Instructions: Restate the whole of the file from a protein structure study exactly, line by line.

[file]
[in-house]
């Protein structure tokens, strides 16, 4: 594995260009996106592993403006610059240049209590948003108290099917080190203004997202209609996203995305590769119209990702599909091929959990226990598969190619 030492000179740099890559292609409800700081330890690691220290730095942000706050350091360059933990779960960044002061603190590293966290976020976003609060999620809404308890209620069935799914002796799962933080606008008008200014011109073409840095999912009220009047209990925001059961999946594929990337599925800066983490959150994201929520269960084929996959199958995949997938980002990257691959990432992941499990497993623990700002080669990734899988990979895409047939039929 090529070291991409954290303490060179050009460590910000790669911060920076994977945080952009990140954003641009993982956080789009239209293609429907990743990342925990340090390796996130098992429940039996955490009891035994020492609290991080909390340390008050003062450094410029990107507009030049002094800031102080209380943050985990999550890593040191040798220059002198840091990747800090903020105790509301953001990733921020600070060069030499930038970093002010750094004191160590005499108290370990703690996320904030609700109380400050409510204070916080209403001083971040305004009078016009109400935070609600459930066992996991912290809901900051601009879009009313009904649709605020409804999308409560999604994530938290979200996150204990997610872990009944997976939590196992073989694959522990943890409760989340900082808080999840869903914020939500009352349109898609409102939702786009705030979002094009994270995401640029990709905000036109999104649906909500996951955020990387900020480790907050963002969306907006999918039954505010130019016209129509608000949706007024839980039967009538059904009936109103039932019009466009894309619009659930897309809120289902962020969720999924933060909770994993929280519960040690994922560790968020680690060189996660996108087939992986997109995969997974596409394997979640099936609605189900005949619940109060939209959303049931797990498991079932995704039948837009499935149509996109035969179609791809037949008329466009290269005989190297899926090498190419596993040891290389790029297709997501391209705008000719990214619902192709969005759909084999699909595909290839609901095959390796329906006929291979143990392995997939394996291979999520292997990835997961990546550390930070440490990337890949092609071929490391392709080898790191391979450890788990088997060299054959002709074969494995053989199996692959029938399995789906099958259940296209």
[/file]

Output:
[in-house]
């Protein structure tokens, strides 16, 4: 594995260009996106592993403006610059240049209590948003108290099917080190203004997202209609996203995305590769119209990702599909091929959990226990598969190619 030492000179740099890559292609409800700081330890690691220290730095942000706050350091360059933990779960960044002061603190590293966290976020976003609060999620809404308890209620069935799914002796799962933080606008008008200014011109073409840095999912009220009047209990925001059961999946594929990337599925800066983490959150994201929520269960084929996959199958995949997938980002990257691959990432992941499990497993623990700002080669990734899988990979895409047939039929 090529070291991409954290303490060179050009460590910000790669911060920076994977945080952009990140954003641009993982956080789009239209293609429907990743990342925990340090390796996130098992429940039996955490009891035994020492609290991080909390340390008050003062450094410029990107507009030049002094800031102080209380943050985990999550890593040191040798220059002198840091990747800090903020105790509301953001990733921020600070060069030499930038970093002010750094004191160590005499108290370990703690996320904030609700109380400050409510204070916080209403001083971040305004009078016009109400935070609600459930066992996991912290809901900051601009879009009313009904649709605020409804999308409560999604994530938290979200996150204990997610872990009944997976939590196992073989694959522990943890409760989340900082808080999840869903914020939500009352349109898609409102939702786009705030979002094009994270995401640029990709905000036109999104649906909500996951955020990387900020480790907050963002969306907006999918039954505010130019016209129509608000949706007024839980039967009538059904009936109103039932019009466009894309619009659930897309809120289902962020969720999924933060909770994993929280519960040690994922560790968020680690060189996660996108087939992986997109995969997974596409394997979640099936609605189900005949619940109060939209959303049931797990498991079932995704039948837009499935149509996109035969179609791809037949008329466009290269005989190297899926090498190419596993040891290389790029297709997501391209705008000719990214619902192709969005759909084999699909595909290839609901095959390796329906006929291979143990392995997939394996291979999520292997990835997961990546550390930070440490990337890949092609071929490391392709080898790191391979450890788990088997060299054959002709074969494995053989199996692959029938399995789906099958259940296209």